Yes. As long as the prosecution can show circumstantial evidence of your intent to interfere with someone’s rights and an action that is directly connected to one of the hate crimes (even if unsuccessfully perpetrated), you can be charged with an attempted hate crime and punished, though not as severely as if you had completed the crime in full.

2. Interference with Civil Rights by Threat

Someone accused under this offense has threatened to use violence against the victim. Many of the elements required to prove this crime are replicated as under “Misdemeanor Interference with Civil Rights by Force” (above). The prosecution has the burden of proving all five of the following elements beyond a reasonable doubt in order to charge a person with this crime:

  • The accused used a threat of violent force against another person; and
  • Any reasonable person subject to this threat would be fearful because it seemed as if the accused was willing and able to act on the threat made; and
  • The accused used the threat made to willfully interfere with or harm or intimidate or oppress the rights or enjoyment of rights secured by the laws and Constitution of California and / or the United States; and
  • The interference, harm, intimidation or oppression described in the first element was motivated to whatever extent (“in whole or in part”) by the real or perceived disability, gender, nationality, race or ethnicity, religion, sexual orientation, or association with people having the listed characteristics; and
  • The intention of the accused was to interfere with another person’s rights as protected by law

3. Interference with Civil Rights by Damaging Property

This type of hate crime requires a showing of property damage as a form of civil rights interference, and because of bias motivated by characteristics associated with hate crimes, as dealt with in the definition of the elements of hate crimes above and also in the following sections. Some of the elements already seen in hate crimes above are replicated again here.

For this type of crime, the prosecution must show the following five elements beyond a reasonable doubt:

  • The person accused of this crime defaced, or damaged, or destroyed real property or personal property which is owned or used, or in the possession of, or occupied by someone else; and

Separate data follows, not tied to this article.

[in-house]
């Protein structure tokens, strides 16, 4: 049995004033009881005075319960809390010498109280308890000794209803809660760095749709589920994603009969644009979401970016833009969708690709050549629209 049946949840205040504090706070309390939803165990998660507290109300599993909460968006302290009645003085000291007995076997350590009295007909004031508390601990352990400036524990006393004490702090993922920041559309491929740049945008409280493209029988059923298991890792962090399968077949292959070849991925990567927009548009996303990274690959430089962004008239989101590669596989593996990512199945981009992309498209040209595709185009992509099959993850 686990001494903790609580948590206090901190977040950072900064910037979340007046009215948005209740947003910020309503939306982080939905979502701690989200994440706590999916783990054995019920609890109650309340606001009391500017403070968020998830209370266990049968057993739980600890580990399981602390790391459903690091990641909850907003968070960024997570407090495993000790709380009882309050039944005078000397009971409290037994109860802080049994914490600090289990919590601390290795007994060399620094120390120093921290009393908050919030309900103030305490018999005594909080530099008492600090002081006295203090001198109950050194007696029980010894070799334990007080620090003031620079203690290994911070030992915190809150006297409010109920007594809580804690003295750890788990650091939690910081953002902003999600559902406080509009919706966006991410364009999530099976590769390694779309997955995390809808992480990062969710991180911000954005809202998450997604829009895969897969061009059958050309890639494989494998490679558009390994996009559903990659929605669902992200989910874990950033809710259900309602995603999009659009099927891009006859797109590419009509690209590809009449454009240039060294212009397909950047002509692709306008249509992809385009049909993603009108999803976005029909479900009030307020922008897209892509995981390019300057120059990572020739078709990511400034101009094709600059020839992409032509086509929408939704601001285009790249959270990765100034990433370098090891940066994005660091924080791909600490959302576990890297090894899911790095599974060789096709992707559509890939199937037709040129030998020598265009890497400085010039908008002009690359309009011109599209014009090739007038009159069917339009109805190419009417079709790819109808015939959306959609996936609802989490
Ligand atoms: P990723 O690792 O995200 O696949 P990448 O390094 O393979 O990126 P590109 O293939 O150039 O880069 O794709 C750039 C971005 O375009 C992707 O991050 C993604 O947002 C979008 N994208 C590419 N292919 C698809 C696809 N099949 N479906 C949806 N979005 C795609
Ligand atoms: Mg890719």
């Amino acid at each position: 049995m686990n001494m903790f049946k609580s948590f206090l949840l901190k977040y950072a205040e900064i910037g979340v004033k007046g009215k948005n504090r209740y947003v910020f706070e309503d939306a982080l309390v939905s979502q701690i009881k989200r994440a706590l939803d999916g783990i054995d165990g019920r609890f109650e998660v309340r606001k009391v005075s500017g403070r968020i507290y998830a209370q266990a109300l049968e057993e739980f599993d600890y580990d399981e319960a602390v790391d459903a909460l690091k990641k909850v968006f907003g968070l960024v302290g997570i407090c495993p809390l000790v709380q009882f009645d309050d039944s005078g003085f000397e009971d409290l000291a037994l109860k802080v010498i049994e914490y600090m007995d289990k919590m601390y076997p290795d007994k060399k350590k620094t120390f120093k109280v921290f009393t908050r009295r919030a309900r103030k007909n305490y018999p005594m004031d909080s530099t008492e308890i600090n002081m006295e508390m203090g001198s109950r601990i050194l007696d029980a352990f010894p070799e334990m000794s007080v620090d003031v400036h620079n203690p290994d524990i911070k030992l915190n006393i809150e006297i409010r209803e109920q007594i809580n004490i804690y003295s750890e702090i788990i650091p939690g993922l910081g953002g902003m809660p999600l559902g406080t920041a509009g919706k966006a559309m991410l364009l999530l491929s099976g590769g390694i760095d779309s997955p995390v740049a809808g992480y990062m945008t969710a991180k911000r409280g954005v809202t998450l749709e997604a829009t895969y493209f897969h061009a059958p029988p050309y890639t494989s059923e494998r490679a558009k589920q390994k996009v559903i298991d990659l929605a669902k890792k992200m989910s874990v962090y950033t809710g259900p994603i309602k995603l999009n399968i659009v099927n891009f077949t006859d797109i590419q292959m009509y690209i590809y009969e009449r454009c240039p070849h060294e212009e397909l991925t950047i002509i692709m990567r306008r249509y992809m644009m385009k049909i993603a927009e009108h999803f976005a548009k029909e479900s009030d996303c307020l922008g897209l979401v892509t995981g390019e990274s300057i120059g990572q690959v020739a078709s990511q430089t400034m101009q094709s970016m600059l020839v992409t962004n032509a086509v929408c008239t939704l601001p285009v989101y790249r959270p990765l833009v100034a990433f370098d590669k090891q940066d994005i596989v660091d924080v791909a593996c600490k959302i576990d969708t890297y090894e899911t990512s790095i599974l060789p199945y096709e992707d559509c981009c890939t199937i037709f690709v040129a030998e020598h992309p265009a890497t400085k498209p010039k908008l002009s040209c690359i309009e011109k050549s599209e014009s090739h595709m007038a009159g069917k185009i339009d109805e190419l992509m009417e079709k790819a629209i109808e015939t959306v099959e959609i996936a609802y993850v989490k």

The person accused knew that the property in question belonged to, was in the possession of, or occupied by the victim of the crime; and
  • The reason why the accused acted this way was to interfere with, or to intimidate the victim’s rights or enjoyment of rights secured by the laws and Constitution of California and / or the United States; and
  • The interference, harm, intimidation or oppression described in the first element was motivated to whatever extent (“in whole or in part”) by the real or perceived disability, gender, nationality, race or ethnicity, religion, sexual orientation, or association with people having the listed characteristics; and
  • The intention of the accused was to interfere with another person’s rights as protected by law

Does the victim of this kind of property destruction or other forms of damage need to also be the owner the property?

No. Even if the relevant code section on point, PC § 422.6(b) uses the phrase “property of any other person” (emphasis added) to describe property of the victim, the meaning is much broader than simply ownership. The courts have solved this issue by noting that, as long as the victim has frequently used or possessed or occupied the property in question, or that the property can be readily associated with the victim, this is sufficient for proving the property element of this crime. Interestingly, a classroom has been found to be “property” for purposes of hate crimes based on its frequent use by students.

Possible Defenses

1. Since the bias motivation element is critical as an element for each of the hate crimes, if the prosecution fails to connect your action to a bias motivated by one of the characteristics associated with hate crimes, you cannot be charged with this crime. ( You might however be charged with another crime, depending on evidence of criminal intent and certain actions).

2. Freedom of speech, as long as the speech was not “fighting words”. This means that if you claim First Amendment protection for having used words that are likely to cause violence in the person to whom they are addressed, your defense will fail. There is no social value in such words that might consequently merit constitutional protection. The cases dealing with this highly complex issue, where freedom of the individual as far as speech collide head-on with protection of rights of diverse members of society, have shown that if punishing you for your intimidating words or acts would result in punishing the content of your message, you might be successful in asserting a First Amendment defense. R.A.V. v. City of St. Paul, 505 U.S. 377 (1992)

Possible Punishment

If the prosecution is successful in proving its case, then punishment can be as follows, depending on the circumstances and acts particular to the case in question:

If you are charged with a misdemeanor hate crime, you may receive a prison sentence of a maximum of one year, monetary punishment to a maximum of $5,000 and possible additional mandatory community service hours.

If charged as a felony, you may receive a prison sentence to a maximum of three years and possibly further monetary penalties.